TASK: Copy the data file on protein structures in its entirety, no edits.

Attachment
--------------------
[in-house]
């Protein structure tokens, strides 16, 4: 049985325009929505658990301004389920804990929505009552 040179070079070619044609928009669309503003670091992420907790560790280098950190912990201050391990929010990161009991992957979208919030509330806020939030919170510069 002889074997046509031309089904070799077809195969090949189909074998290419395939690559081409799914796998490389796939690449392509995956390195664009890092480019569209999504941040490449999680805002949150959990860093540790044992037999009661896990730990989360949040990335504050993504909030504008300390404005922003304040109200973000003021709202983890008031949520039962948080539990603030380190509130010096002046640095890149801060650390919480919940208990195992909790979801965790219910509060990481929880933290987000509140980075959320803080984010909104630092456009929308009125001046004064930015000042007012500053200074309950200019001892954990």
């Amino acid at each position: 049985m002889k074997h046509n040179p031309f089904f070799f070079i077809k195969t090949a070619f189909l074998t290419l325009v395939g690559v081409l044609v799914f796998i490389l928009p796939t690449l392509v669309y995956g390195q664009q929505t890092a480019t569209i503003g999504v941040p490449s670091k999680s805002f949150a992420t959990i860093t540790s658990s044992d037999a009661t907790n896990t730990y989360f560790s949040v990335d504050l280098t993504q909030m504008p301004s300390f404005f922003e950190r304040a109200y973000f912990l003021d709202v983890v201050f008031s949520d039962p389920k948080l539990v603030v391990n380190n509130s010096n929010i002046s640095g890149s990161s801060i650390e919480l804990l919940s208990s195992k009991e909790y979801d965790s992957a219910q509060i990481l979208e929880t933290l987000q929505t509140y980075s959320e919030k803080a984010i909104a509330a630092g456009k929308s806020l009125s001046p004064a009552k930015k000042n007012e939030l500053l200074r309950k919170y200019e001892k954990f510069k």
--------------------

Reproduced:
[in-house]
């Protein structure tokens, strides 16, 4: 049985325009929505658990301004389920804990929505009552 040179070079070619044609928009669309503003670091992420907790560790280098950190912990201050391990929010990161009991992957979208919030509330806020939030919170510069 002889074997046509031309089904070799077809195969090949189909074998290419395939690559081409799914796998490389796939690449392509995956390195664009890092480019569209999504941040490449999680805002949150959990860093540790044992037999009661896990730990989360949040990335504050993504909030504008300390404005922003304040109200973000003021709202983890008031949520039962948080539990603030380190509130010096002046640095890149801060650390919480919940208990195992909790979801965790219910509060990481929880933290987000509140980075959320803080984010909104630092456009929308009125001046004064930015000042007012500053200074309950200019001892954990």
């Amino acid at each position: 049985m002889k074997h046509n040179p031309f089904f070799f070079i077809k195969t090949a070619f189909l074998t290419l325009v395939g690559v081409l044609v799914f796998i490389l928009p796939t690449l392509v669309y995956g390195q664009q929505t890092a480019t569209i503003g999504v941040p490449s670091k999680s805002f949150a992420t959990i860093t540790s658990s044992d037999a009661t907790n896990t730990y989360f560790s949040v990335d504050l280098t993504q909030m504008p301004s300390f404005f922003e950190r304040a109200y973000f912990l003021d709202v983890v201050f008031s949520d039962p389920k948080l539990v603030v391990n380190n509130s010096n929010i002046s640095g890149s990161s801060i650390e919480l804990l919940s208990s195992k009991e909790y979801d965790s992957a219910q509060i990481l979208e929880t933290l987000q929505t509140y980075s959320e919030k803080a984010i909104a509330a630092g456009k929308s806020l009125s001046p004064a009552k930015k000042n007012e939030l500053l200074r309950k919170y200019e001892k954990f510069k």